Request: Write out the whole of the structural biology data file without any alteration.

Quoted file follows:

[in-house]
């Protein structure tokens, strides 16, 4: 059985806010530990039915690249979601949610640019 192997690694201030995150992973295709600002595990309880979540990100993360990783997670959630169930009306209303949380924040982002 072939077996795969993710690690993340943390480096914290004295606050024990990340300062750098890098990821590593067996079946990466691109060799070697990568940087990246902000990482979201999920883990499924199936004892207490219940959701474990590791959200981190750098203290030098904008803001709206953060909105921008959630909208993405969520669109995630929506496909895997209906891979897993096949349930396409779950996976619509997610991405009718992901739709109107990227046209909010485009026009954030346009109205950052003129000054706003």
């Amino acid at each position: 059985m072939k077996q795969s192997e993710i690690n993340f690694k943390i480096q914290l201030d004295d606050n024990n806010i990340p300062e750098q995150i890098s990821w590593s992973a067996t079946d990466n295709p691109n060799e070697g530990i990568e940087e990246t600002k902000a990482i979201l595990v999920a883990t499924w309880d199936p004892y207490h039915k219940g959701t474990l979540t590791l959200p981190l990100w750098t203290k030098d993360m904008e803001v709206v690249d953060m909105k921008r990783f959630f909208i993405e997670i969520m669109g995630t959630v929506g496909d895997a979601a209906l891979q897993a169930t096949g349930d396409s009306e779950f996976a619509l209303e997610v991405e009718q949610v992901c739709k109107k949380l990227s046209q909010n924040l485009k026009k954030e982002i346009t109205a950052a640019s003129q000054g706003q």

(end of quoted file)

[in-house]
């Protein structure tokens, strides 16, 4: 059985806010530990039915690249979601949610640019 192997690694201030995150992973295709600002595990309880979540990100993360990783997670959630169930009306209303949380924040982002 072939077996795969993710690690993340943390480096914290004295606050024990990340300062750098890098990821590593067996079946990466691109060799070697990568940087990246902000990482979201999920883990499924199936004892207490219940959701474990590791959200981190750098203290030098904008803001709206953060909105921008959630909208993405969520669109995630929506496909895997209906891979897993096949349930396409779950996976619509997610991405009718992901739709109107990227046209909010485009026009954030346009109205950052003129000054706003």
């Amino acid at each position: 059985m072939k077996q795969s192997e993710i690690n993340f690694k943390i480096q914290l201030d004295d606050n024990n806010i990340p300062e750098q995150i890098s990821w590593s992973a067996t079946d990466n295709p691109n060799e070697g530990i990568e940087e990246t600002k902000a990482i979201l595990v999920a883990t499924w309880d199936p004892y207490h039915k219940g959701t474990l979540t590791l959200p981190l990100w750098t203290k030098d993360m904008e803001v709206v690249d953060m909105k921008r990783f959630f909208i993405e997670i969520m669109g995630t959630v929506g496909d895997a979601a209906l891979q897993a169930t096949g349930d396409s009306e779950f996976a619509l209303e997610v991405e009718q949610v992901c739709k109107k949380l990227s046209q909010n924040l485009k026009k954030e982002i346009t109205a950052a640019s003129q000054g706003q």